Most of the dried ginger that are available for international trade are simply sun dried over a few days, but artificial drying is also used in areas lacking a defined dry season to coincide with the harvest. The rhizome is dried to between 10 and 12 per cent moisture content.
Dried ginger is usually presented in a split or sliced form. Splitting is said to be preferred to slicing, as slicing loses more flavour, but the sliced are easier to grind and this is the predominant form of dried ginger currently in the market.
The list of ginger uses is almost endless, being a pungent spicy herb and one of the more popular food spices. They range from baked products like gingerbread, ginger biscuits, ginger cookies to drinks like ginger tea, ginger beer, ginger ale, etc.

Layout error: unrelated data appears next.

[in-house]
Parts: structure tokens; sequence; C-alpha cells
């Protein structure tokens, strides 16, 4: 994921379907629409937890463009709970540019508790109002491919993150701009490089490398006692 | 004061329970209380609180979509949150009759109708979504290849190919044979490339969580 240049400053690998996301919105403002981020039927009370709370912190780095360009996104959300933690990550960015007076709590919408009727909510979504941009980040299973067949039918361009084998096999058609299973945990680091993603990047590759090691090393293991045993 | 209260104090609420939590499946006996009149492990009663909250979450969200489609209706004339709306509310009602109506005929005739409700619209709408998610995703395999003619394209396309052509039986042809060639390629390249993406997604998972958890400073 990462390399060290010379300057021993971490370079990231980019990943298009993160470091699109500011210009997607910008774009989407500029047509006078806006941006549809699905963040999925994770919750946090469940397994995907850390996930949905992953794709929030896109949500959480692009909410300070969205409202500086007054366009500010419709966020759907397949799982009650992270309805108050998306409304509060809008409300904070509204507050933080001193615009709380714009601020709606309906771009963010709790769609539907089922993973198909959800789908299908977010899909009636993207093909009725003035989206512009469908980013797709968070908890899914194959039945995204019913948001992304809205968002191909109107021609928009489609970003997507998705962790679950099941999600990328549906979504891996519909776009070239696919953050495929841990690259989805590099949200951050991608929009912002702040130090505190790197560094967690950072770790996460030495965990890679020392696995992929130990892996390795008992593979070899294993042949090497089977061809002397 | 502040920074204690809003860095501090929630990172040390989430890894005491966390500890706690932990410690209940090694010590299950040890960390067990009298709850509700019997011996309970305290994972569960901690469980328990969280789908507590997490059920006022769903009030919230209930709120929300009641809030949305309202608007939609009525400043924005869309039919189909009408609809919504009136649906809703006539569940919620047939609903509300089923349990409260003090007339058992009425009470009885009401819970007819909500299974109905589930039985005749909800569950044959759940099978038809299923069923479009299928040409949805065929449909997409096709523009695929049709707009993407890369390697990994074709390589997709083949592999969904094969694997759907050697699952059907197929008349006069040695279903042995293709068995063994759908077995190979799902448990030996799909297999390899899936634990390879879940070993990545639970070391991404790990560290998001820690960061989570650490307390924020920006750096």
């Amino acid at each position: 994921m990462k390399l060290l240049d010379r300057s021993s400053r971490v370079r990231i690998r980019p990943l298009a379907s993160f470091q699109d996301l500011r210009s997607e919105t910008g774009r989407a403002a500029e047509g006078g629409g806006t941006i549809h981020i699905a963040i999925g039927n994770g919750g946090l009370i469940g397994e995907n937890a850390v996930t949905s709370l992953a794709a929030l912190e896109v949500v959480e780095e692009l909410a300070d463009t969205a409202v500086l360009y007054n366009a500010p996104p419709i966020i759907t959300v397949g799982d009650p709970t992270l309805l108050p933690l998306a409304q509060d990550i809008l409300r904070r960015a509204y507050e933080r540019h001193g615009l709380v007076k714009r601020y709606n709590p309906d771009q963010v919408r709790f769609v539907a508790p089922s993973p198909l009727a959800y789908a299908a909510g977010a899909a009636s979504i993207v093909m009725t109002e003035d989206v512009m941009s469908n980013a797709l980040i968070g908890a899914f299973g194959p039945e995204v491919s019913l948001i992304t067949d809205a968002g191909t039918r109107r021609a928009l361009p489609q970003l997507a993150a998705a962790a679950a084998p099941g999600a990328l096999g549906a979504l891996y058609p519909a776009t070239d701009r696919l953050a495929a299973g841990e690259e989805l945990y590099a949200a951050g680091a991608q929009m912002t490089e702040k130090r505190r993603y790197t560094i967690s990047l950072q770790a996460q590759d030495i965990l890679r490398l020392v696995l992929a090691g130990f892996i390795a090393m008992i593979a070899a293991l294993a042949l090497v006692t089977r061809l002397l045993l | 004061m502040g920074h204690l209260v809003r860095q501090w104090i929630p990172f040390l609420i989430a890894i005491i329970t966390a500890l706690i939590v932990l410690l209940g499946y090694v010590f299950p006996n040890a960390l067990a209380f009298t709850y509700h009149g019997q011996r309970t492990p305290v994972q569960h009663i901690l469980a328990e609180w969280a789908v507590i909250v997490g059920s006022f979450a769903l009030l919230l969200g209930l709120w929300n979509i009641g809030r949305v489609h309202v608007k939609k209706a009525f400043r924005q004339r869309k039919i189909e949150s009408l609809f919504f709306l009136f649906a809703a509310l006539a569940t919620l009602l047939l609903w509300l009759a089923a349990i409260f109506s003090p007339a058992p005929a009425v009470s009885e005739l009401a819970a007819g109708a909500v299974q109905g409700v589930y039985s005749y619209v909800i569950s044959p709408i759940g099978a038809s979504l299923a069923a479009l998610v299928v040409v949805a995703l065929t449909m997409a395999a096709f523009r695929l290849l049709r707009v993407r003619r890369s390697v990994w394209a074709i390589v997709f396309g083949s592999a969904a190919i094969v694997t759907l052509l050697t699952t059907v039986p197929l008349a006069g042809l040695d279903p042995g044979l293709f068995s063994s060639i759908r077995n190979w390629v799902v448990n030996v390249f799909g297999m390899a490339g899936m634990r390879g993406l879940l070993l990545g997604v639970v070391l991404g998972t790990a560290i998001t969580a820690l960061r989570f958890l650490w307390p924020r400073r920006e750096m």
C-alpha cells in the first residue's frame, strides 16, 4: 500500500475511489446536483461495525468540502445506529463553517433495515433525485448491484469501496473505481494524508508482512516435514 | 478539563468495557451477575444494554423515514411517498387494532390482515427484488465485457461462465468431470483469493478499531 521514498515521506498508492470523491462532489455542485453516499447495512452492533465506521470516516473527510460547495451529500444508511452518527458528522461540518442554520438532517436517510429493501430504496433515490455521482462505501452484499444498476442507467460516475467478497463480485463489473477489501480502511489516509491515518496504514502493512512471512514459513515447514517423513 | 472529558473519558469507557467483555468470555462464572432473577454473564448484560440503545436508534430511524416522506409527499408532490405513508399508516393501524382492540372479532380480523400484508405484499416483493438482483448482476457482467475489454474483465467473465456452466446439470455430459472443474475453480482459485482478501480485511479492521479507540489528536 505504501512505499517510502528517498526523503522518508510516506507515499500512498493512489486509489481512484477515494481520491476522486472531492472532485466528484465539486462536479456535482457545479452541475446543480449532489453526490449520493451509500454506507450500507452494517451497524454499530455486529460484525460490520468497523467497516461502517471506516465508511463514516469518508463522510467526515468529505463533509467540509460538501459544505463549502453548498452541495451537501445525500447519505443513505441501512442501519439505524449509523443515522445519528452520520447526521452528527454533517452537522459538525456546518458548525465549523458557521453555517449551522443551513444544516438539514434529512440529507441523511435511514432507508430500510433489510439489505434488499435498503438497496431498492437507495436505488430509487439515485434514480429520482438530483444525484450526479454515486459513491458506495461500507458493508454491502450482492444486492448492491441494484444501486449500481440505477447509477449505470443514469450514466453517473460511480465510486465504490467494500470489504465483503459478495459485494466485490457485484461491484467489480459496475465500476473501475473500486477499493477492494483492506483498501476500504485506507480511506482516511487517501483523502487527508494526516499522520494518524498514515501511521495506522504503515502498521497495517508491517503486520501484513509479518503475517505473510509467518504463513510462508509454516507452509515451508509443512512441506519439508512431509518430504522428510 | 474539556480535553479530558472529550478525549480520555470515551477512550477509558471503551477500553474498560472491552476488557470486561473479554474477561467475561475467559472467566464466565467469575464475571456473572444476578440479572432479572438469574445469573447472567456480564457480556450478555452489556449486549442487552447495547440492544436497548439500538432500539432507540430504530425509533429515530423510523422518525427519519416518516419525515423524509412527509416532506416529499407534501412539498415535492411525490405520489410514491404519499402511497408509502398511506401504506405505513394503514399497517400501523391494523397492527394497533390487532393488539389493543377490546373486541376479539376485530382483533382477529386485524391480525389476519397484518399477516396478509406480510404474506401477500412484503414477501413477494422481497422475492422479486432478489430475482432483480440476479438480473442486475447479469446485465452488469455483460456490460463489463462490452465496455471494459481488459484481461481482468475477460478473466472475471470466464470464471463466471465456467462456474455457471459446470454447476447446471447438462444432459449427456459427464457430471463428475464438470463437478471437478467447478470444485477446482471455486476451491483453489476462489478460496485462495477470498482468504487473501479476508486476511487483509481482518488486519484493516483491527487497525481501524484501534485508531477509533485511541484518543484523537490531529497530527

Ginger contains about two percent essential oil. The oil is extracted and distilled from rhizomes for various uses in confectionery, perfumery, beverages and pharmaceuticals. Dried ginger is used predominantly for flavouring coffee especially in the Middle East.
It contains medicinal qualities and it is also used to calm nausea and aids digestion. Dried ginger is used in many different cooking methods. It is an important spice in Asia, the Caribbean and African cooking.
The market for ginger especially the overseas market in Asia and Europe is large, expanding and sustainable because of the numerous uses of ginger. Buyers usually would like to secure steady source of supply of these products.
The seller that is able to secure a contract at the right price would have an uphill task meeting the demand of the buyer. European Union imported ginger up to 43,056 tons during 2006.Few largest importers are UK (15,962 tons), Netherlands (13,204 tons), Germany (4364 tons) and France (2666 tons).
This international demand and the presence of some ginger processing companies in Nigeria continue to drive the demand for the commodity.
The return on investment on the local trading of dry split ginger is estimated between 10%- 15%.